HDMI 1.4 FAQ: What is it and how will it make my life better?

HDMI 1.4 is here, but before you throw your whole home cinema in the skip, let's take a brief look at the standard, and find out what it does, and how it can help you

Ian Morris
3 min read

HDMI has been a part of our life for a few years now. It enables HD video and audio to travel from an HD source, like Blu-ray to our high definition televisions. There have been several revisions, and the latest is known as HDMI 1.4. But what's the big deal about this version?

The people most likely to care about HDMI 1.4 are those intending to buy a 3D TV and Blu-ray player. The new standard is intended to make 3D TVs a bit more user friendly by allowing televisions to auto-switch to the correct mode when they detect a 3D signal. All 3D TVs and Blu-ray players will support HDMI 1.4 from the outset, so TVs will only fail to auto-switch to 3D when being fed a signal from a Sky+HD or other set-top-box that's essentially had 3D support added retrospectively.

HDMI 1.4 also features something known as an Audio Return Channel, or ARC. This is very handy for people who want to pass audio received by their TV back to an AV receiver. Normally, this would be accomplished with a coaxial or optical digital cable, or with a stereo RCA cable. Now, the TV can get over-the-air HD broadcasts from Freeview or freesat HD and send that Dolby Digital or LPCM audio back to your audio system.

Also present, is a full 100MB/s data capability, which will allow devices to share data with each other. In theory, this allows devices to share their internet connections with each other. So we might see AV receivers act as the only device in your entertainment system connected to an Ethernet router, and the other devices simply sharing its connection. There are other possibilities too, like devices transferring secure, HD video between each other, while still respecting copy protection.

For 3D and ARC you won't need a new HDMI cable, although you might have trouble with low quality, cheap cables if they aren't capable of transmitting enough data --3D is extremely data intensive, so cheap cables, that do 1080p okay, might not be able to cope with 1080p 3D. The networking functionality will definitely need a new cable though.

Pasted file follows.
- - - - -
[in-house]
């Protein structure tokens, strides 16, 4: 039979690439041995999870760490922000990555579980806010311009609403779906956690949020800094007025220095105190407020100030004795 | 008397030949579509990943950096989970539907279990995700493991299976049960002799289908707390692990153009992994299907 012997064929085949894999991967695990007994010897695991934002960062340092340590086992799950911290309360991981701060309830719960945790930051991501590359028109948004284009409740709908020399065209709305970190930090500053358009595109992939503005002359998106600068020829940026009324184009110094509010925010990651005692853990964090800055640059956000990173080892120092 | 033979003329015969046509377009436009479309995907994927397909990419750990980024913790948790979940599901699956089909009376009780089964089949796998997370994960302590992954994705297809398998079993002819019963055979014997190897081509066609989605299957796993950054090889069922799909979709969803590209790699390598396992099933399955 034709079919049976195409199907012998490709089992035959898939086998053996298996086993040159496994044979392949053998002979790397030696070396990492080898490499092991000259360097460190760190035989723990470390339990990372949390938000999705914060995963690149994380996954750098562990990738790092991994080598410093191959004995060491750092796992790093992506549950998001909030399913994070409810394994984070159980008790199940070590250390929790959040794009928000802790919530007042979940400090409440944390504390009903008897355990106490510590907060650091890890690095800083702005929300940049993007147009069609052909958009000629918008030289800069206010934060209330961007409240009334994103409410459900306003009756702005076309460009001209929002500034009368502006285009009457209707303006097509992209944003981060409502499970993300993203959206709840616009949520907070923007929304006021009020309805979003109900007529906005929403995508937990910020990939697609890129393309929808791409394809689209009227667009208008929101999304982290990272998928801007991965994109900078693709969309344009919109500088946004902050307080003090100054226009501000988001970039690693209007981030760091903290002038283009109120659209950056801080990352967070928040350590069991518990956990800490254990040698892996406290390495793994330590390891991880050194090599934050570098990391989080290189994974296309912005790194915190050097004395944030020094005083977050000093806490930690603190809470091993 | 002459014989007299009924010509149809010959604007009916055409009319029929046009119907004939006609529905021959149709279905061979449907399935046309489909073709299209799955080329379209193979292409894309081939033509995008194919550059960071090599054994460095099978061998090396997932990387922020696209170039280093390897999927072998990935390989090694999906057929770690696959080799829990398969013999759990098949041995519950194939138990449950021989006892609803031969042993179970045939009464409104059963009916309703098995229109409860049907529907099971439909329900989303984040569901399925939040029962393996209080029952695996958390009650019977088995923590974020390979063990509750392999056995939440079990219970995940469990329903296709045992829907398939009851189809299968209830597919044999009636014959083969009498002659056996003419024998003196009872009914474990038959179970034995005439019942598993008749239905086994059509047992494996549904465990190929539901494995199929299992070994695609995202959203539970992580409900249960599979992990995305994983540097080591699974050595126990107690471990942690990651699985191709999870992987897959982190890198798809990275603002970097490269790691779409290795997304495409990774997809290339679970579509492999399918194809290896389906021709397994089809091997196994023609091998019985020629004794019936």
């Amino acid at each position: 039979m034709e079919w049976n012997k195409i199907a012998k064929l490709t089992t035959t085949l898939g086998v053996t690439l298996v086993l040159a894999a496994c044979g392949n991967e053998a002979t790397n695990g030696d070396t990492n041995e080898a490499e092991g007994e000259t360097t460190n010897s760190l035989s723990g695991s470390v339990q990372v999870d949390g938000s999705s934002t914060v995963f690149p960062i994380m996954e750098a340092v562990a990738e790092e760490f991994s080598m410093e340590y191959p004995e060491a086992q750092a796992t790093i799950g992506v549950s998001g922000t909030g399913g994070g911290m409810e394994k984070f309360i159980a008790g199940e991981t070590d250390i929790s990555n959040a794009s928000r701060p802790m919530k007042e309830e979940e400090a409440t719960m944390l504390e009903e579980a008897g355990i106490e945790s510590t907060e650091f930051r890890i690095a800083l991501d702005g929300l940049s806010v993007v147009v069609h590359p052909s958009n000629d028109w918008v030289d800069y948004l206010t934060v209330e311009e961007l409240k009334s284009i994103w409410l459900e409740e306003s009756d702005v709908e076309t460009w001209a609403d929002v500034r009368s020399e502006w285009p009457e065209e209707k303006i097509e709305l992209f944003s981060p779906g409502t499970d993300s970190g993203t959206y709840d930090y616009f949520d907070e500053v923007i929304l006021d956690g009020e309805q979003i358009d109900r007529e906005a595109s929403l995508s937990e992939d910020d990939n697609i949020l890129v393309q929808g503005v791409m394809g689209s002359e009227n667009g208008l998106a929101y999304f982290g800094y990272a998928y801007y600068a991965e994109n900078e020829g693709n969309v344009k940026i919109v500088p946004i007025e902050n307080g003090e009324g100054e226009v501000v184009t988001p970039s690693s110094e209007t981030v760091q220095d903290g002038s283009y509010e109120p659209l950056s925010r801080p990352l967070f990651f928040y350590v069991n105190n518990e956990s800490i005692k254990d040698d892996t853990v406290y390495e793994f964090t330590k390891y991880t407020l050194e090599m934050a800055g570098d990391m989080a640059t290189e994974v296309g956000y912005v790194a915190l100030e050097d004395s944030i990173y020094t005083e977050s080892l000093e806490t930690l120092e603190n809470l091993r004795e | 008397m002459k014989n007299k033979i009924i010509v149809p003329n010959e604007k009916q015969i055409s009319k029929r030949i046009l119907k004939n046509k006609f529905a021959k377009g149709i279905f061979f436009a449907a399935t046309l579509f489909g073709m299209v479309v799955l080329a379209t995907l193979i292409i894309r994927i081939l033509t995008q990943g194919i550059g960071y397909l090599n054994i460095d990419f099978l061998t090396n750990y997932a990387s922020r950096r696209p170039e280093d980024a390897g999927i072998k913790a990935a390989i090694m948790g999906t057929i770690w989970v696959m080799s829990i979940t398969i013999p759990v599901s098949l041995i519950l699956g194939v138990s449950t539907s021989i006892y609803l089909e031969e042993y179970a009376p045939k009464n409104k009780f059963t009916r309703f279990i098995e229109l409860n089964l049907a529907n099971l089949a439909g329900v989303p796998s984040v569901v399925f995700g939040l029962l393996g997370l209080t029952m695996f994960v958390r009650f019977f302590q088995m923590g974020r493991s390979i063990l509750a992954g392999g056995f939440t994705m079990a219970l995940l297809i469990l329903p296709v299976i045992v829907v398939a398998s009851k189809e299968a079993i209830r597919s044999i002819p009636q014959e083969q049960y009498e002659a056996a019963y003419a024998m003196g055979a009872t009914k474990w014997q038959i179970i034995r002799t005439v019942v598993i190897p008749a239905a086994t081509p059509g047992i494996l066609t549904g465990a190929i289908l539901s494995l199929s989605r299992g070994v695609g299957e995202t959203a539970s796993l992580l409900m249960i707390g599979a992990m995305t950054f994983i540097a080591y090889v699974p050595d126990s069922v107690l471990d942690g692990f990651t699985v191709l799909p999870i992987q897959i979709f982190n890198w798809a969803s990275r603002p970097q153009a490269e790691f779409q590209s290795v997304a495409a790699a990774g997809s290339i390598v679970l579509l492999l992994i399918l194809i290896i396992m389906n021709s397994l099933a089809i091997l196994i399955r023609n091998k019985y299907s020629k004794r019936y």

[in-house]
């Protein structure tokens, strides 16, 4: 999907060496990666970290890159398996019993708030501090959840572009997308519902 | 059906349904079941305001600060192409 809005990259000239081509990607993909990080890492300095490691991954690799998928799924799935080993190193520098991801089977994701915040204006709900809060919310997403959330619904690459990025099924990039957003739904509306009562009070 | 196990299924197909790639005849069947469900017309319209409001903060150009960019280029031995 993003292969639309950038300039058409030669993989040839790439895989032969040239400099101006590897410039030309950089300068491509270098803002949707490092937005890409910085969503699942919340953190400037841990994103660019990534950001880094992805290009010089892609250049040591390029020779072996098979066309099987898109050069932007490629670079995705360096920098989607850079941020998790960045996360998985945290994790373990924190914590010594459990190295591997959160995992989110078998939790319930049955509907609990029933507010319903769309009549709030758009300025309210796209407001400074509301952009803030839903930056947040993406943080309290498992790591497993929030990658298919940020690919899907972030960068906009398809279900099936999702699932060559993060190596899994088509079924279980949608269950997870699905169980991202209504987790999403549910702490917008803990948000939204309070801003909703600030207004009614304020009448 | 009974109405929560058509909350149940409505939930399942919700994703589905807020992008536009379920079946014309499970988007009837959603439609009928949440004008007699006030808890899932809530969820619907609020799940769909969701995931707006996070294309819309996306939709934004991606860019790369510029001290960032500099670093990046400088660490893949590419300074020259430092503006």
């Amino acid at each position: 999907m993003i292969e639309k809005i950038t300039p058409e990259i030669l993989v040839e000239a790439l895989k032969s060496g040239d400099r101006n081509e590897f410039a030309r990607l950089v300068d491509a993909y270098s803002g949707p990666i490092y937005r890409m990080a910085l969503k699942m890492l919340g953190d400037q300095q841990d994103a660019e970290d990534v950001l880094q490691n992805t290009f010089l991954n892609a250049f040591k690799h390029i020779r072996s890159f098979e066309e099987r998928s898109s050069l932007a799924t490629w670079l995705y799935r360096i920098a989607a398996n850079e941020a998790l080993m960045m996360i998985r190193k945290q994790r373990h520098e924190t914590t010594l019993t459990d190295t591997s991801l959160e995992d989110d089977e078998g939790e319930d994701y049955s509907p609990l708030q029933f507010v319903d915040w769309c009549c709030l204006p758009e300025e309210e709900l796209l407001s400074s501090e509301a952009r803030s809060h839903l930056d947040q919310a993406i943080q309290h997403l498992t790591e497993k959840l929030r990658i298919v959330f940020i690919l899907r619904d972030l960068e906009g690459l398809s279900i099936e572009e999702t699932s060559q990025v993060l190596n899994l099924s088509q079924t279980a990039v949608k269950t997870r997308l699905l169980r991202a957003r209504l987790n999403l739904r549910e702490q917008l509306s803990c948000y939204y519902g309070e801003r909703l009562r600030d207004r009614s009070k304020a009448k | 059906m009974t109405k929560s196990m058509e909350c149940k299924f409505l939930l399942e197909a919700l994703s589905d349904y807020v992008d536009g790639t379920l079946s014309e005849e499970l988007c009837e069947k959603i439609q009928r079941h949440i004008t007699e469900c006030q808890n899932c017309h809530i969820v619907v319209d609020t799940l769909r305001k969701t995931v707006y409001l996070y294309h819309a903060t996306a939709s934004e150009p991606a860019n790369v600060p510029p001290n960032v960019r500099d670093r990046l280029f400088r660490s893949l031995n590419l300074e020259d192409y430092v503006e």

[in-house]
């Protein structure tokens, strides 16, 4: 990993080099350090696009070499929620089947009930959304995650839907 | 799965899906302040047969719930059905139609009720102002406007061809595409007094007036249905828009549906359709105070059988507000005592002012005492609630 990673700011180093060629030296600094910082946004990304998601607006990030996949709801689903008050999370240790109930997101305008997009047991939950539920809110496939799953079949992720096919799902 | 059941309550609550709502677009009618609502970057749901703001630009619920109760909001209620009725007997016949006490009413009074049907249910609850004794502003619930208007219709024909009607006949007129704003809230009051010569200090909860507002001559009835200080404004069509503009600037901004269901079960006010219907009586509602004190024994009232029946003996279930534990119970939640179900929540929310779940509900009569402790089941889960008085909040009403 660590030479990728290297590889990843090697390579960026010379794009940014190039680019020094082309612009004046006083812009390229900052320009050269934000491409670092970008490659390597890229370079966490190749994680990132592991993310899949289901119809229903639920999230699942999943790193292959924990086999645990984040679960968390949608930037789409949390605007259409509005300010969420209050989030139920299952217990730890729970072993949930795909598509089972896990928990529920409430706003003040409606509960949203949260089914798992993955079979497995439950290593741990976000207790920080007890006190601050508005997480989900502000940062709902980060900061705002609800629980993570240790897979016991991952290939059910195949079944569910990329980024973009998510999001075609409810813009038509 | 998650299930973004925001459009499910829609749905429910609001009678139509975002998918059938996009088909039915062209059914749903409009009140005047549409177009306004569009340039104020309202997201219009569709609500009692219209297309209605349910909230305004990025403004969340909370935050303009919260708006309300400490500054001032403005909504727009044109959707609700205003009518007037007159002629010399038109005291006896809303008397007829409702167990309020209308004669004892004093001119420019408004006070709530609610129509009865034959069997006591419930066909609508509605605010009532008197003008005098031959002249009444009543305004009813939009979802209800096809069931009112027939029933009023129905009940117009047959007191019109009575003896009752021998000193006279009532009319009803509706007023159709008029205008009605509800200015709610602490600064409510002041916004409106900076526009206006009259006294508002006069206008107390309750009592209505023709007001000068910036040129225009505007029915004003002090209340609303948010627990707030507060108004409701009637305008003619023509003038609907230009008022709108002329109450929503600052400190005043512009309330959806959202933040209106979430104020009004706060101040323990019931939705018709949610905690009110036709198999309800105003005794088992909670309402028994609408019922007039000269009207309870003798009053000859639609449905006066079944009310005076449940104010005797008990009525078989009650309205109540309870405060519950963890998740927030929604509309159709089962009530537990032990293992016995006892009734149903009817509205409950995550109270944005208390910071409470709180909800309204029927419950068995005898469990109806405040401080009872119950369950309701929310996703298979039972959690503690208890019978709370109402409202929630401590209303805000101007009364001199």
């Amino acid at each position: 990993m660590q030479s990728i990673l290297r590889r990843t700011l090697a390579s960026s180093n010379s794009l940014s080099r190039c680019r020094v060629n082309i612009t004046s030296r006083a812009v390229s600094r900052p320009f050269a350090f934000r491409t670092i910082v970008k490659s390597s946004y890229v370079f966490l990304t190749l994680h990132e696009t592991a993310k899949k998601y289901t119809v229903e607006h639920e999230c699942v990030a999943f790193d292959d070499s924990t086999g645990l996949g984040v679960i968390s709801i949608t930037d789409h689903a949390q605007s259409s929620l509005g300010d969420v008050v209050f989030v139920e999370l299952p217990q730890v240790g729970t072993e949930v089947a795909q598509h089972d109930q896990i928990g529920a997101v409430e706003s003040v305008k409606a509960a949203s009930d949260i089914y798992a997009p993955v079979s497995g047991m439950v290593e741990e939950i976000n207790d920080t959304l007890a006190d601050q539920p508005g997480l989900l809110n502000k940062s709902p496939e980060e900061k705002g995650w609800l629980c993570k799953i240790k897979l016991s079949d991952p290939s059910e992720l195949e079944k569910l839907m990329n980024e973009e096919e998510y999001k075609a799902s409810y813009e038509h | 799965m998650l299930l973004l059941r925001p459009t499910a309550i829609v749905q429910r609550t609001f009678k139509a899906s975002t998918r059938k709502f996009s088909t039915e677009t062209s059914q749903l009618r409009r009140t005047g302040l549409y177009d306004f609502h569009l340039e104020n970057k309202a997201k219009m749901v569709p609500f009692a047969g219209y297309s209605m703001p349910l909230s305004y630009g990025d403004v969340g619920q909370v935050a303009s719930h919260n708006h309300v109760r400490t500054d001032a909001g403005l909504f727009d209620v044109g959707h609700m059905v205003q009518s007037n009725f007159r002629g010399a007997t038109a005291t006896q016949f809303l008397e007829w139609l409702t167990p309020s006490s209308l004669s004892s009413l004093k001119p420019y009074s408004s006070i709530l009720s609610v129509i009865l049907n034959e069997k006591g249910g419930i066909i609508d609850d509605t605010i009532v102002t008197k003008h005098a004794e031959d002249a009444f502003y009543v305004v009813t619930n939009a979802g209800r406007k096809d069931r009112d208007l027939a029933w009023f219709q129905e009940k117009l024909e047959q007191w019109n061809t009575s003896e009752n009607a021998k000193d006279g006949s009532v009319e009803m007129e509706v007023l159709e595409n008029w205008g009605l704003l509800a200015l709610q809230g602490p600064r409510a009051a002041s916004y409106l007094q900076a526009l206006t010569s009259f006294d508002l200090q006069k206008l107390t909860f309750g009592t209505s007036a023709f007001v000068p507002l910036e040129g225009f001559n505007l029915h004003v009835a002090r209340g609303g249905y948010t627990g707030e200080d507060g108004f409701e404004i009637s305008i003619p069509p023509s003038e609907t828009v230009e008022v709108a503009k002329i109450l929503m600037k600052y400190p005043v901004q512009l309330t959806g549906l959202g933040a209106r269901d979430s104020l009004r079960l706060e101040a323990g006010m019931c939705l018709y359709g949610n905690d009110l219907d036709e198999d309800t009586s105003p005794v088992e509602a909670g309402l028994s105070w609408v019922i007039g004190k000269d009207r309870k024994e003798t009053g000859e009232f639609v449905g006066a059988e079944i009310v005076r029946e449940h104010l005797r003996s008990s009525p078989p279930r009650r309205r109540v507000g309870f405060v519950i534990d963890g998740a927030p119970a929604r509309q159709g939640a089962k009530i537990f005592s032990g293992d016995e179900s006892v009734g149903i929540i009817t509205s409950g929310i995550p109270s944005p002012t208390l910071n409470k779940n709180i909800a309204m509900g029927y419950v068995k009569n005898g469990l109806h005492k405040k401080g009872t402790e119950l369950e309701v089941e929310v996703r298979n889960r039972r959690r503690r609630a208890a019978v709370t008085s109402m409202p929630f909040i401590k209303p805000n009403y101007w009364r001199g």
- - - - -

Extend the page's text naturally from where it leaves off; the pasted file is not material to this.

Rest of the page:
On the subject of HDMI 1.4 cables, everything does become a lot more confusing. With the new standard comes a total of five possible types of cable. These are standard, standard with Ethernet and standard automotive. Unless you want to connect a camcorder to your car with an HDMI cable, ignore the last one. Standard and standard with Ethernet are designed for video up 1080i, and depending on which you chose, the transmission of data. The chances are, you'll never see a 'standard' cable, because it's very unlikely to be of use to most people, and manufacturers will want to write "high speed" on their cables.

On the other hand, high speed cables will handle 1080p and up, including new formats like 4K video and 3D. There are two kinds, high speed and high speed with Ethernet. We think you can work out what the difference is.

There is also a new connector type that you may see appear. In addition to full size and mini HDMI there is now a 'micro' connector. Aimed at mobile phones and other tiny devices, it's got all the functionality of its bigger brothers, but can be used where space is at a premium. Honestly, we can't help but be annoyed that there are now three sizes of connector. This sort of thing is deeply annoying with USB cables, and it's bound to cause problems with HDMI too.

Don't panic, you aren't going to need to rush out and replace all of your current cables and equipment. The advantages of HDMI 1.4 over 1.3 are significant if you're buying new equipment, but don't affect anyone with current hardware.